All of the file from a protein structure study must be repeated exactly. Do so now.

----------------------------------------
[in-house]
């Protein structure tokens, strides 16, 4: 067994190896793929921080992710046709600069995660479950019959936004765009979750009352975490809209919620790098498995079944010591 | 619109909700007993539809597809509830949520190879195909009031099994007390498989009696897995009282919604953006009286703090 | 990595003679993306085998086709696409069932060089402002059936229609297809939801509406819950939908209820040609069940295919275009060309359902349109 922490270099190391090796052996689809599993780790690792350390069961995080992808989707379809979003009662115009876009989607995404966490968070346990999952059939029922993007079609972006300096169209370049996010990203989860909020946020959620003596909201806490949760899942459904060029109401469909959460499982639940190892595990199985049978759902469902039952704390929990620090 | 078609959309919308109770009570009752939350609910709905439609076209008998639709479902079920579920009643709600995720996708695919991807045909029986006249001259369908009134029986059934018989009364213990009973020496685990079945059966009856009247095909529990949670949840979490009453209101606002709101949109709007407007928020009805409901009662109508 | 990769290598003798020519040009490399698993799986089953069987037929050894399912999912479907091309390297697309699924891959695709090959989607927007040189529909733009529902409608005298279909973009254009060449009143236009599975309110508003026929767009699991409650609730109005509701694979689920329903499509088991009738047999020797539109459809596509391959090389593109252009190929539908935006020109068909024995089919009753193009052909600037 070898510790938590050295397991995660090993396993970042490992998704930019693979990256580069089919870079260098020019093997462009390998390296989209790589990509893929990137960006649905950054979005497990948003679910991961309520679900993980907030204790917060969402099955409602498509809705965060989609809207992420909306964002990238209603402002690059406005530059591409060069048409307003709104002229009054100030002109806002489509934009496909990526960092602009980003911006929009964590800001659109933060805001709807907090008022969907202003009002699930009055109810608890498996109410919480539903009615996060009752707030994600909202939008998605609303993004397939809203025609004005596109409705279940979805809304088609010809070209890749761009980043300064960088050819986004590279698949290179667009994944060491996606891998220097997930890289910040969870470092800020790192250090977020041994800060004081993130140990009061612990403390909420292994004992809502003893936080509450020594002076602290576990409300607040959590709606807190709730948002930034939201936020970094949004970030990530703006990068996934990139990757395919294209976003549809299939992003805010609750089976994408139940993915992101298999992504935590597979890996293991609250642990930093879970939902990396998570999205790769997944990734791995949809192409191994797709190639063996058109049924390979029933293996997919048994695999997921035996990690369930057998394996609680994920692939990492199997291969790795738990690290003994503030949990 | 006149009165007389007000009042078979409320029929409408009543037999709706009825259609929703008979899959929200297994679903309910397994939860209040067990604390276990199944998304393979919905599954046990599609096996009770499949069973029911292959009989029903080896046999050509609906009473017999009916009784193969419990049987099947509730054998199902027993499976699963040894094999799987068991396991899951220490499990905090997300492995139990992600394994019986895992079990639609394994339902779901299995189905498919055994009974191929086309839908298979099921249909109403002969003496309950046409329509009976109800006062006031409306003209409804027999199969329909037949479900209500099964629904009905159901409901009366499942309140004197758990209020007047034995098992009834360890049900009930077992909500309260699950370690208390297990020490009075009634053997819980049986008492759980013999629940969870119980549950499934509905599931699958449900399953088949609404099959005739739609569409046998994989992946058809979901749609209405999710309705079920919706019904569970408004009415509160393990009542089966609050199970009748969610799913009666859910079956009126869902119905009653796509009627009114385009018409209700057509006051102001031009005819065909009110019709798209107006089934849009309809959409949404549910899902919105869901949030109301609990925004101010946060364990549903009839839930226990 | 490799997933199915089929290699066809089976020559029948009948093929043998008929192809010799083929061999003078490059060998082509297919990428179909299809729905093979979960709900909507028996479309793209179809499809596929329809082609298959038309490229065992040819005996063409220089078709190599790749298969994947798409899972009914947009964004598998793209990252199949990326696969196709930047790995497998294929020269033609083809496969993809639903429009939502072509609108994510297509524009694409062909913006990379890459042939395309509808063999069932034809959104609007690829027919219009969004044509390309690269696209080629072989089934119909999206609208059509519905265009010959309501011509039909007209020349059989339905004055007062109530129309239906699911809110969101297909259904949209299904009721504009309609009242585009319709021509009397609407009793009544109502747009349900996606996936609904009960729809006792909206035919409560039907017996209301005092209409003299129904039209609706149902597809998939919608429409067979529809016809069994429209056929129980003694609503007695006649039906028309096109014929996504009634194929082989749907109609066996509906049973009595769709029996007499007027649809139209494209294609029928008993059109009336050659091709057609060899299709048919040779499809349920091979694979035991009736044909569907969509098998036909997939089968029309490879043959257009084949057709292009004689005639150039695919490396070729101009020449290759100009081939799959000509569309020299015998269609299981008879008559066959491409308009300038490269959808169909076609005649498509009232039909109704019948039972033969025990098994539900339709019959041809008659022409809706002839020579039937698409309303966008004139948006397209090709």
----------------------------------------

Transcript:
[in-house]
């Protein structure tokens, strides 16, 4: 067994190896793929921080992710046709600069995660479950019959936004765009979750009352975490809209919620790098498995079944010591 | 619109909700007993539809597809509830949520190879195909009031099994007390498989009696897995009282919604953006009286703090 | 990595003679993306085998086709696409069932060089402002059936229609297809939801509406819950939908209820040609069940295919275009060309359902349109 922490270099190391090796052996689809599993780790690792350390069961995080992808989707379809979003009662115009876009989607995404966490968070346990999952059939029922993007079609972006300096169209370049996010990203989860909020946020959620003596909201806490949760899942459904060029109401469909959460499982639940190892595990199985049978759902469902039952704390929990620090 | 078609959309919308109770009570009752939350609910709905439609076209008998639709479902079920579920009643709600995720996708695919991807045909029986006249001259369908009134029986059934018989009364213990009973020496685990079945059966009856009247095909529990949670949840979490009453209101606002709101949109709007407007928020009805409901009662109508 | 990769290598003798020519040009490399698993799986089953069987037929050894399912999912479907091309390297697309699924891959695709090959989607927007040189529909733009529902409608005298279909973009254009060449009143236009599975309110508003026929767009699991409650609730109005509701694979689920329903499509088991009738047999020797539109459809596509391959090389593109252009190929539908935006020109068909024995089919009753193009052909600037 070898510790938590050295397991995660090993396993970042490992998704930019693979990256580069089919870079260098020019093997462009390998390296989209790589990509893929990137960006649905950054979005497990948003679910991961309520679900993980907030204790917060969402099955409602498509809705965060989609809207992420909306964002990238209603402002690059406005530059591409060069048409307003709104002229009054100030002109806002489509934009496909990526960092602009980003911006929009964590800001659109933060805001709807907090008022969907202003009002699930009055109810608890498996109410919480539903009615996060009752707030994600909202939008998605609303993004397939809203025609004005596109409705279940979805809304088609010809070209890749761009980043300064960088050819986004590279698949290179667009994944060491996606891998220097997930890289910040969870470092800020790192250090977020041994800060004081993130140990009061612990403390909420292994004992809502003893936080509450020594002076602290576990409300607040959590709606807190709730948002930034939201936020970094949004970030990530703006990068996934990139990757395919294209976003549809299939992003805010609750089976994408139940993915992101298999992504935590597979890996293991609250642990930093879970939902990396998570999205790769997944990734791995949809192409191994797709190639063996058109049924390979029933293996997919048994695999997921035996990690369930057998394996609680994920692939990492199997291969790795738990690290003994503030949990 | 006149009165007389007000009042078979409320029929409408009543037999709706009825259609929703008979899959929200297994679903309910397994939860209040067990604390276990199944998304393979919905599954046990599609096996009770499949069973029911292959009989029903080896046999050509609906009473017999009916009784193969419990049987099947509730054998199902027993499976699963040894094999799987068991396991899951220490499990905090997300492995139990992600394994019986895992079990639609394994339902779901299995189905498919055994009974191929086309839908298979099921249909109403002969003496309950046409329509009976109800006062006031409306003209409804027999199969329909037949479900209500099964629904009905159901409901009366499942309140004197758990209020007047034995098992009834360890049900009930077992909500309260699950370690208390297990020490009075009634053997819980049986008492759980013999629940969870119980549950499934509905599931699958449900399953088949609404099959005739739609569409046998994989992946058809979901749609209405999710309705079920919706019904569970408004009415509160393990009542089966609050199970009748969610799913009666859910079956009126869902119905009653796509009627009114385009018409209700057509006051102001031009005819065909009110019709798209107006089934849009309809959409949404549910899902919105869901949030109301609990925004101010946060364990549903009839839930226990 | 490799997933199915089929290699066809089976020559029948009948093929043998008929192809010799083929061999003078490059060998082509297919990428179909299809729905093979979960709900909507028996479309793209179809499809596929329809082609298959038309490229065992040819005996063409220089078709190599790749298969994947798409899972009914947009964004598998793209990252199949990326696969196709930047790995497998294929020269033609083809496969993809639903429009939502072509609108994510297509524009694409062909913006990379890459042939395309509808063999069932034809959104609007690829027919219009969004044509390309690269696209080629072989089934119909999206609208059509519905265009010959309501011509039909007209020349059989339905004055007062109530129309239906699911809110969101297909259904949209299904009721504009309609009242585009319709021509009397609407009793009544109502747009349900996606996936609904009960729809006792909206035919409560039907017996209301005092209409003299129904039209609706149902597809998939919608429409067979529809016809069994429209056929129980003694609503007695006649039906028309096109014929996504009634194929082989749907109609066996509906049973009595769709029996007499007027649809139209494209294609029928008993059109009336050659091709057609060899299709048919040779499809349920091979694979035991009736044909569907969509098998036909997939089968029309490879043959257009084949057709292009004689005639150039695919490396070729101009020449290759100009081939799959000509569309020299015998269609299981008879008559066959491409308009300038490269959808169909076609005649498509009232039909109704019948039972033969025990098994539900339709019959041809008659022409809706002839020579039937698409309303966008004139948006397209090709």